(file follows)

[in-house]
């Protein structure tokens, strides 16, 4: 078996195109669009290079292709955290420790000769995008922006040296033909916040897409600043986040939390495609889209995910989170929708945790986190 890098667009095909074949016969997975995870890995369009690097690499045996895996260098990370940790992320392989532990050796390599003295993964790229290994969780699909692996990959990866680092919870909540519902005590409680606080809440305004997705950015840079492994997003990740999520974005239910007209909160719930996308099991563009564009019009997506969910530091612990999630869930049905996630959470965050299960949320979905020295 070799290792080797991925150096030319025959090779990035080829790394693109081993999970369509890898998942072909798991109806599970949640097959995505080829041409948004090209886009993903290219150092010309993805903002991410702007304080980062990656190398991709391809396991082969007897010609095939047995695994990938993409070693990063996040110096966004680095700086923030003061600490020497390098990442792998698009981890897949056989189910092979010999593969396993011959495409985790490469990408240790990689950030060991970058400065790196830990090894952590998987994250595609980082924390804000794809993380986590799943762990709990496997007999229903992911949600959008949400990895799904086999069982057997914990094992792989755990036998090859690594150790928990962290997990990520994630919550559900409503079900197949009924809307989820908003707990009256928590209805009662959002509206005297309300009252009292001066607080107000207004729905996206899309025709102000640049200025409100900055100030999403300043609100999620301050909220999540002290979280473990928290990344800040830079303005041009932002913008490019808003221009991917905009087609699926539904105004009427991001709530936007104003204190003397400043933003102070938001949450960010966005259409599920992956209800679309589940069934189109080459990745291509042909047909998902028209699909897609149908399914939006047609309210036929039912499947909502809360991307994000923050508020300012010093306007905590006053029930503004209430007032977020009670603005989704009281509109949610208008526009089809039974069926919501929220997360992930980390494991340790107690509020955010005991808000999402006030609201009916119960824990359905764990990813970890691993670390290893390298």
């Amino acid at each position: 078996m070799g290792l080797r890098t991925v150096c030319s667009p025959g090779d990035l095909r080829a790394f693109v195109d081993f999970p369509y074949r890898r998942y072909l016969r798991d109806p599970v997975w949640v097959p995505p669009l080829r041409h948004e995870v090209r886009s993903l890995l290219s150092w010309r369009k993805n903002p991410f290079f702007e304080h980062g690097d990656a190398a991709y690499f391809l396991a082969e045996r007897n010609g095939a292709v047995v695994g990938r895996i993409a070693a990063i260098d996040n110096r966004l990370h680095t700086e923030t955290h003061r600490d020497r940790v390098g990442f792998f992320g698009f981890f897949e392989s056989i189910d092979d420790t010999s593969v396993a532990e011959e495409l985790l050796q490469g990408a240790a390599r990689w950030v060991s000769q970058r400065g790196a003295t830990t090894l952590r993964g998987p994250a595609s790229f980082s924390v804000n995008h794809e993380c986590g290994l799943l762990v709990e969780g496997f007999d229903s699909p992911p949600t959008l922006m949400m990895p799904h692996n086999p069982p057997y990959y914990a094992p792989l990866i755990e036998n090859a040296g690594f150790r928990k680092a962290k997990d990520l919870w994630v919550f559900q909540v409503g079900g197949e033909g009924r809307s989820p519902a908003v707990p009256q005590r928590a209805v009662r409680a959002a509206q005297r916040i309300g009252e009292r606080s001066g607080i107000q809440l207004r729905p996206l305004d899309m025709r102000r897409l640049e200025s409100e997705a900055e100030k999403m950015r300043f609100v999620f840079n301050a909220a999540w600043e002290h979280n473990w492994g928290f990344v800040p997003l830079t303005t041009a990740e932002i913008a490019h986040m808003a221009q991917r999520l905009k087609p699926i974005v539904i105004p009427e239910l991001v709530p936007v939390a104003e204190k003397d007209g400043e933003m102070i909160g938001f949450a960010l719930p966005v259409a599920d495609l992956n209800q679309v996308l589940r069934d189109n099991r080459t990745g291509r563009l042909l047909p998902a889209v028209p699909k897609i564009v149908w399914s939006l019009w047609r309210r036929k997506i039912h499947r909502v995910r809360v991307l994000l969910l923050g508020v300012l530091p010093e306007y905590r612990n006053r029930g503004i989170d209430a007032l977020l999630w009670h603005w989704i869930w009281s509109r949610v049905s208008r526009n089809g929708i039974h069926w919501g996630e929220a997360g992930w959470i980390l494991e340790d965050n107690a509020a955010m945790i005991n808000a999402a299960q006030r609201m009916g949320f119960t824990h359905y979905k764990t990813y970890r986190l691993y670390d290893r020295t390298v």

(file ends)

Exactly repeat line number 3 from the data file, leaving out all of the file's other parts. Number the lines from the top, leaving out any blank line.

């Amino acid at each position: 078996m070799g290792l080797r890098t991925v150096c030319s667009p025959g090779d990035l095909r080829a790394f693109v195109d081993f999970p369509y074949r890898r998942y072909l016969r798991d109806p599970v997975w949640v097959p995505p669009l080829r041409h948004e995870v090209r886009s993903l890995l290219s150092w010309r369009k993805n903002p991410f290079f702007e304080h980062g690097d990656a190398a991709y690499f391809l396991a082969e045996r007897n010609g095939a292709v047995v695994g990938r895996i993409a070693a990063i260098d996040n110096r966004l990370h680095t700086e923030t955290h003061r600490d020497r940790v390098g990442f792998f992320g698009f981890f897949e392989s056989i189910d092979d420790t010999s593969v396993a532990e011959e495409l985790l050796q490469g990408a240790a390599r990689w950030v060991s000769q970058r400065g790196a003295t830990t090894l952590r993964g998987p994250a595609s790229f980082s924390v804000n995008h794809e993380c986590g290994l799943l762990v709990e969780g496997f007999d229903s699909p992911p949600t959008l922006m949400m990895p799904h692996n086999p069982p057997y990959y914990a094992p792989l990866i755990e036998n090859a040296g690594f150790r928990k680092a962290k997990d990520l919870w994630v919550f559900q909540v409503g079900g197949e033909g009924r809307s989820p519902a908003v707990p009256q005590r928590a209805v009662r409680a959002a509206q005297r916040i309300g009252e009292r606080s001066g607080i107000q809440l207004r729905p996206l305004d899309m025709r102000r897409l640049e200025s409100e997705a900055e100030k999403m950015r300043f609100v999620f840079n301050a909220a999540w600043e002290h979280n473990w492994g928290f990344v800040p997003l830079t303005t041009a990740e932002i913008a490019h986040m808003a221009q991917r999520l905009k087609p699926i974005v539904i105004p009427e239910l991001v709530p936007v939390a104003e204190k003397d007209g400043e933003m102070i909160g938001f949450a960010l719930p966005v259409a599920d495609l992956n209800q679309v996308l589940r069934d189109n099991r080459t990745g291509r563009l042909l047909p998902a889209v028209p699909k897609i564009v149908w399914s939006l019009w047609r309210r036929k997506i039912h499947r909502v995910r809360v991307l994000l969910l923050g508020v300012l530091p010093e306007y905590r612990n006053r029930g503004i989170d209430a007032l977020l999630w009670h603005w989704i869930w009281s509109r949610v049905s208008r526009n089809g929708i039974h069926w919501g996630e929220a997360g992930w959470i980390l494991e340790d965050n107690a509020a955010m945790i005991n808000a999402a299960q006030r609201m009916g949320f119960t824990h359905y979905k764990t990813y970890r986190l691993y670390d290893r020295t390298v």